Reply
      • Alan

        I would be interested in reading your other types of poems. If you are interested in sharing some of them, you can contact me through my website, which you can find by clicking my icon (the bird). I enjoyed your poems, especially the first. Keep it up.

  5. Mark F. Stone

    Raymond,

    Hi. I enjoyed both poems. Regarding the first poem, assuming that one reads the sixth stanza in trimeter (as I do), I think the meter could be improved by changing “the same” to “equal.” Also, the last line is wonderful. Regarding the second poem, if you could revise line 7 so that it would end with the words “all aliens,” you could have the rhyme: “all aliens / Australians.” Also, if you wanted a possible improvement to the inversion in line 16, here is one idea:

    Apparently with Britons,
    they do not seem to fit.

    Finally, as I was reading the last line, I thought that it should end with the word “mysteries.” Of course, “tendencies” also works just fine. Best,

    Mark

    Reply
    • Raymond H Gallucci

      Thanks for the comment. I like the change to “equal,” which I will make in a revised version for my records. I appreciate the other suggestions as well.

      Reply
  6. C.B. Anderson

    Yes, these poems were amusing, but did you know that light verse is most funny when the prosody is most exact? The manifold metrical infelicities detracted from the inherent humor. I won’t lay it out syllable by syllable, but I will defy anyone to establish regular scansion in any three successive lines. You, Raymond, may think that this is unimportant, but how important is it for you to write the best funny poem you can possibly write? I don’t really care. Do you?

    Reply
    • Raymond H Gallucci

      The publisher modified them a bit from their original forms (below) – I would have to read them to you in their original forms to show that the rhythm is consistent throughout. I am quite a stickler for rhythm, more so than perfect rhyme, but if the publisher chooses to modify, that may end up being relaxed somewhat – the price of publication.

      A MOVING EXPERIENCE

      “We’re the Stooges Three – your moving company.
      If it ain’t broke before we tote, it soon enough will be.”

      Your furniture and prized possessions
      We handled as if were our own.
      Employed, of course, movers’ discretion
      When choosing which “Fragiles” were thrown.

      “We’re the Stooges Three – your moving company.
      We drop the ball on all we haul, then charge an extra fee.”

      Your piano posed us not a problem.
      “Experienced” our middle name.
      So why are you looking so solemn,
      Was not in three pieces it came?

      “We’re the Stooges Three – your moving company.
      You’ve tried the rest, if want the best, we’re not your cup of tea.”

      We trust that you’ll give us a reference
      Whenever your friends need to move.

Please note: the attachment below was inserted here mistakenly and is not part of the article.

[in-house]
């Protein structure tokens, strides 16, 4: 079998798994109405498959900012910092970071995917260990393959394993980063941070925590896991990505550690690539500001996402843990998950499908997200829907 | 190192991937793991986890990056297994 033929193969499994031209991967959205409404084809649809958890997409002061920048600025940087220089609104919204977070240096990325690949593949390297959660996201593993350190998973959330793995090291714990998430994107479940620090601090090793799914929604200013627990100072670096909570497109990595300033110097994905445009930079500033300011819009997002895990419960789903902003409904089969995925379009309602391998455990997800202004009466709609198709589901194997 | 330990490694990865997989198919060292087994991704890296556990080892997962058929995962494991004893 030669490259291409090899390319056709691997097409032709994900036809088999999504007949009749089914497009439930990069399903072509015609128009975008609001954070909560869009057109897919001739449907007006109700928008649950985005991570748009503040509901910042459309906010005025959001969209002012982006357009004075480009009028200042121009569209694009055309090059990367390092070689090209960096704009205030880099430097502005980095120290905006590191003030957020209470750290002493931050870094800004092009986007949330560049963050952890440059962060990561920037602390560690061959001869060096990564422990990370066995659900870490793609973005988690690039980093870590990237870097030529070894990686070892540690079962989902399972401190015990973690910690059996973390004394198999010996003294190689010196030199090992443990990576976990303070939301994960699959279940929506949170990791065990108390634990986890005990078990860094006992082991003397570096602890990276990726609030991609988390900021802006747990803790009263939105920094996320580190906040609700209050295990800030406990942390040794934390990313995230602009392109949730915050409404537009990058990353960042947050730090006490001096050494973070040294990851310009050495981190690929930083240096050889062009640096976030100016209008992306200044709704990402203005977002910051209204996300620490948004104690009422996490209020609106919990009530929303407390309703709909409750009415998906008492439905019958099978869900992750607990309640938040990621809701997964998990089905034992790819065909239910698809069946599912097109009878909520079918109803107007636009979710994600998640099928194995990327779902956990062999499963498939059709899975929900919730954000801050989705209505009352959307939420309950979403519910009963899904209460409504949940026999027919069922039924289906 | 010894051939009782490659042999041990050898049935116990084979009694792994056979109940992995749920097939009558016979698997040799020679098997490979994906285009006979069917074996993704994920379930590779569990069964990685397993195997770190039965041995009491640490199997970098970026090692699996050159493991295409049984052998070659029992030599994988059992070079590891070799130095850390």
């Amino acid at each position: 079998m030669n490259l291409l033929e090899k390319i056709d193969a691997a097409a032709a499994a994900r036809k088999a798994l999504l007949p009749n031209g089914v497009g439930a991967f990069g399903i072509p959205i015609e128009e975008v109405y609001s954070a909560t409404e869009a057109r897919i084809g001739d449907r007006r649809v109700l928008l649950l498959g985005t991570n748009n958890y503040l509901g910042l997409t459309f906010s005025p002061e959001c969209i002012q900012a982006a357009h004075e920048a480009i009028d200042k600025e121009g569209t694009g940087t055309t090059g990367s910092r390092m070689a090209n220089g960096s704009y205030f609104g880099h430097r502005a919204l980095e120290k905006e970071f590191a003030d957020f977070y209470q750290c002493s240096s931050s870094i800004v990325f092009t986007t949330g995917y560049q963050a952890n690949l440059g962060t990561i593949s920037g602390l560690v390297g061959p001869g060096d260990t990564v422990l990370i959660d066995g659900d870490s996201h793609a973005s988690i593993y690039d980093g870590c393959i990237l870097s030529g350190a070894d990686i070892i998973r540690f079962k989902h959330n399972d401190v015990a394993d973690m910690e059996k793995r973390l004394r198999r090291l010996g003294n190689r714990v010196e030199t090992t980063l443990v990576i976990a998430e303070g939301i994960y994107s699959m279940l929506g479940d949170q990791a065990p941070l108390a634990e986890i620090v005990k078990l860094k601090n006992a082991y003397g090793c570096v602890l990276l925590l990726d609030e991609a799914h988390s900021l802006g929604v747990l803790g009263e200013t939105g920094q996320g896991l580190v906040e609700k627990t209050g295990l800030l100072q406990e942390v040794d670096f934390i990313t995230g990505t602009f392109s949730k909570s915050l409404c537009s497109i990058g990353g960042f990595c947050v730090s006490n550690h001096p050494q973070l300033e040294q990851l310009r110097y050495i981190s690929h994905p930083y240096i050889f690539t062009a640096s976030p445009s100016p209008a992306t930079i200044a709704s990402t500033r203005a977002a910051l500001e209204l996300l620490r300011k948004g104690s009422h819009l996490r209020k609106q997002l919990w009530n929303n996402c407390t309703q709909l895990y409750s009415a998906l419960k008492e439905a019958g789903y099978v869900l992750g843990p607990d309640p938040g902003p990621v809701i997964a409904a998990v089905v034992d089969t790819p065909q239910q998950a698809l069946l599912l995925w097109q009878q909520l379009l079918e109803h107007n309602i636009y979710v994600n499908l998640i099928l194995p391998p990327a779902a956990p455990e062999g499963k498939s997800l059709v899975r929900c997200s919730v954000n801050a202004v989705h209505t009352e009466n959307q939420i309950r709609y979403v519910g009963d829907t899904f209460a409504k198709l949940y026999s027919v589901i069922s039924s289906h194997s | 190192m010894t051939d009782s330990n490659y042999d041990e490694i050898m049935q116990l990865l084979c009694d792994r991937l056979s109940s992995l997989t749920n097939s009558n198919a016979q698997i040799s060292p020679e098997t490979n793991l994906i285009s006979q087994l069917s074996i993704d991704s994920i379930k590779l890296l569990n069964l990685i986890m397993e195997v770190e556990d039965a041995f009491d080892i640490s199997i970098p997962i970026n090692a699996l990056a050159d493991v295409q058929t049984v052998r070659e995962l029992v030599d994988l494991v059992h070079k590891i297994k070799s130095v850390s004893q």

We’ll treat them with the same irreverence
      For we’ve reputation to prove.

      “We’re the Stooges Three – your moving company.
      We haven’t yet a lawsuit met where not escaped scot free.”

      YOUR OTHER LEFT

      The Brits drive on the left side;
      Americans on right.
      It’s traffic flow apartheid
      When visit other’s site.

      And then there are Australians
      Who always different be
      Whom Brits consider aliens
      To all propriety.

      They come from Land Down Under,
      So opposites expect.
      If British kin, then wonder
      Why drive they on the left?

      Americans are cousins
      To whom they’re opposite.
      Apparently there doesn’t
      With British seem a fit.

      So if Down Under travel,
      You might feel right at ease
      Provided you unravel
      Your left-right tendencies.

      Reply
      • C.B. Anderson

        Raymond,

        I’ll take you at your word, because moving up and down for the purpose of comparison is nearly impossible. Your poems are funny, which is good enough, and I’ll leave it at that. My son has sometimes worked as a mover, and he assures me that there are times when things get much worse than you intimate. Often this has to do with circumstances in which the movers don’t share a common language. Translation errors exact a heavy toll.

      • Monty

        What? When you say that “the publisher modified them a bit from their original forms”.. are you referring to the editor of these pages: Mr Mantyk? I didn’t know that this was a policy at SCP.

        So, you’re saying that the versions above (in the comment) were the ones you originally submitted; and the versions at the top of the page have been subjected to the editor’s modifications?

  7. Evan Mantyk

    C.B. and Monty,
    Yes, I am the editor so I do frequently suggest edits. I hope the edits improve the poem, of course. I leave it up to you to judge. I look at both the outer form (the meter, rhyme, grammar, and so forth) and the inner form (the meaning, theme, it’s ability to communicate movingly and effectively, and how it will be perceived by the online public).

    Original
    Your piano posed us not a problem.